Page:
It may seem as though captivity and wild living are dual entrenchments, each completely exclusive to one another. That may have been the case for much of our history, but as human civilization expanded its reach into the native habitats of many species that critically depend on an unchanging environment, this changed. Though wild birds should normally remain in the wild, the California Condor is a notable reminder that, during times when the only other option is imminent extinction, selective captivity can benefit a species.

By the mid-to-late 1900s, the California Condor was on the verge of extinction, and the numbers stood nearly no chance of turning around on their own. Though human intervention caused the species’ numbers to plummet as dramatically as they did in the first place, and remains the sole cause for the horrible decline in their natural population, it was only through human intervention again that these birds stood a chance of making it into the next millennium. When their numbers dwindled below the 2-dozen mark in 1987, all of the remaining living condors from the wild were captured, and brought to live on conservation grounds.

Thanks to innovative breeding techniques used in captivity, along with rigorous new protections for the species in the wild, nearly 8x as many wild California Condors now roam through their natural habitats. They may not be quite thriving in number, but they are surviving, and fending for themselves. These birds can live up to sixty years old, and their ancient heritage and symbolic importance to many Native American peoples place profound emphasis on maintaining, and eventually, growing these numbers. Forced captivity in an ideal world would never happen, as birds would remain free to live in their natural habitats the way they were meant to. But when human intervention creates conditions by which a species can no longer sustain itself through its natural abilities in its natural environment, the same thing that was partially a cause for the harm done to the species can also be its saving grace.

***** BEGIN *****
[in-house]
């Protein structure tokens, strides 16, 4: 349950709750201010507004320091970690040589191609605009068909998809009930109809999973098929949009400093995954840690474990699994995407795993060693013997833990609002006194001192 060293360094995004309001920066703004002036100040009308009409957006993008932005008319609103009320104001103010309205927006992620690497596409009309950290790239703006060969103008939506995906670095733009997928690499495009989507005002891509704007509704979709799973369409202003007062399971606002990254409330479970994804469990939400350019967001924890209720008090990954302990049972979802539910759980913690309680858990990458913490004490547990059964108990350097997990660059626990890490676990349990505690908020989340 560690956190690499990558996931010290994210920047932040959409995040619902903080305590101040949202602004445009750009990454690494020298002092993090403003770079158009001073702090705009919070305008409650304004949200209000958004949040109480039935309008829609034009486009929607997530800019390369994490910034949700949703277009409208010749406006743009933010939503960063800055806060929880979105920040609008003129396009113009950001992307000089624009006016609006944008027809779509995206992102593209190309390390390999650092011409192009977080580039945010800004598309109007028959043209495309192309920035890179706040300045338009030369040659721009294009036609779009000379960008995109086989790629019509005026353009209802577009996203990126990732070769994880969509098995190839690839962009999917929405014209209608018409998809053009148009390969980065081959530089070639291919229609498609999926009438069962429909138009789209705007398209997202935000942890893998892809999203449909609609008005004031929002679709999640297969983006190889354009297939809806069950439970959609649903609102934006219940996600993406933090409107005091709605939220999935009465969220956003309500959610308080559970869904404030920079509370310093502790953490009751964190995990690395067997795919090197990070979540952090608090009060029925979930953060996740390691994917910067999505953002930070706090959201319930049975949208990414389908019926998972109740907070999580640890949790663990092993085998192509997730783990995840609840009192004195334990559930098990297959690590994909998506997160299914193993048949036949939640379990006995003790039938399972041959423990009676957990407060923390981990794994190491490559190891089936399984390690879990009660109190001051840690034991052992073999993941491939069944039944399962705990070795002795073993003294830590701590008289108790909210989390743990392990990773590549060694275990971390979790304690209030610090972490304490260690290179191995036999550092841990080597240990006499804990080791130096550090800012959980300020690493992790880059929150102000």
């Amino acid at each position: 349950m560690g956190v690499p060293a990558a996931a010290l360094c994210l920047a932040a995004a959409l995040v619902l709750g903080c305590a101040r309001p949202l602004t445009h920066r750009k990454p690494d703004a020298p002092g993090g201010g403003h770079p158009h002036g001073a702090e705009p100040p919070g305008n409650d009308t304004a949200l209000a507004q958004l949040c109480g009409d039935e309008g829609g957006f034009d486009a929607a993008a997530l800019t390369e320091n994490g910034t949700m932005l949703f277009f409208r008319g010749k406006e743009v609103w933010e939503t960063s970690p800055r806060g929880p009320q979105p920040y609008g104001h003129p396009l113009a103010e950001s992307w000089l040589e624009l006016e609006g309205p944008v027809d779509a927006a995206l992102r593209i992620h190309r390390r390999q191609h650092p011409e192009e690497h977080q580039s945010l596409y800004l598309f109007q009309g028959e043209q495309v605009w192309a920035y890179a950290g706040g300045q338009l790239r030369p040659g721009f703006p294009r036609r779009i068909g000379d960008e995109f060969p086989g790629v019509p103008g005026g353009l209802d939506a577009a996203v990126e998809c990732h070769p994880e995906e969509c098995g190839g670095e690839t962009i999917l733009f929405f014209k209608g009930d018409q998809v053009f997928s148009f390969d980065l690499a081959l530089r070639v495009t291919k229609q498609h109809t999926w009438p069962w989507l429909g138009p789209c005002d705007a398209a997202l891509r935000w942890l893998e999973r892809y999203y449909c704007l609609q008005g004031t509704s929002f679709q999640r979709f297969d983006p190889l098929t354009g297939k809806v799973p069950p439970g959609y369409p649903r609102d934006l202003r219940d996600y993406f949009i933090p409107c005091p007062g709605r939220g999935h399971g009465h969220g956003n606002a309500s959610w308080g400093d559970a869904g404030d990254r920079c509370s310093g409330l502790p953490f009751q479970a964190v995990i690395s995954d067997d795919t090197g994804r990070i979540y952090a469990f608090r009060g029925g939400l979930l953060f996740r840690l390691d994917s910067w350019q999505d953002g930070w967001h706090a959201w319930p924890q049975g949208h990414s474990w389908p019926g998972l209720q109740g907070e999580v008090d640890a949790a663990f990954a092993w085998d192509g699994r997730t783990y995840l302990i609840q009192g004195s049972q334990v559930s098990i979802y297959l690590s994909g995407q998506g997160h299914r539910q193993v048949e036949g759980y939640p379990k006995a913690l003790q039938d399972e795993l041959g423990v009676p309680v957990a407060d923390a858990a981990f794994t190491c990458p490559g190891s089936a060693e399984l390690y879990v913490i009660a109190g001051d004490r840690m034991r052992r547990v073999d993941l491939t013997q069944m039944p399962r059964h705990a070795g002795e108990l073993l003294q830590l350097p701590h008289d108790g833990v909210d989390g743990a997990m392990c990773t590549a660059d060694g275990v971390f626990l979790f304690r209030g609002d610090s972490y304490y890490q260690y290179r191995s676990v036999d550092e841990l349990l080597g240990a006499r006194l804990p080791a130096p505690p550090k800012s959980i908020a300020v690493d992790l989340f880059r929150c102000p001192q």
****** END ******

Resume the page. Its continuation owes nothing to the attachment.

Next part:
It is critical to note that this captive breeding maneuver worked because it was well-planned and run by many leading conservationists. Individuals and even groups without any authority to handle or knowledge of these birds should handle them in any way, as their delicate number still suggest that even a small lapse in human judgment can bring these birds to the brink of extinction again.


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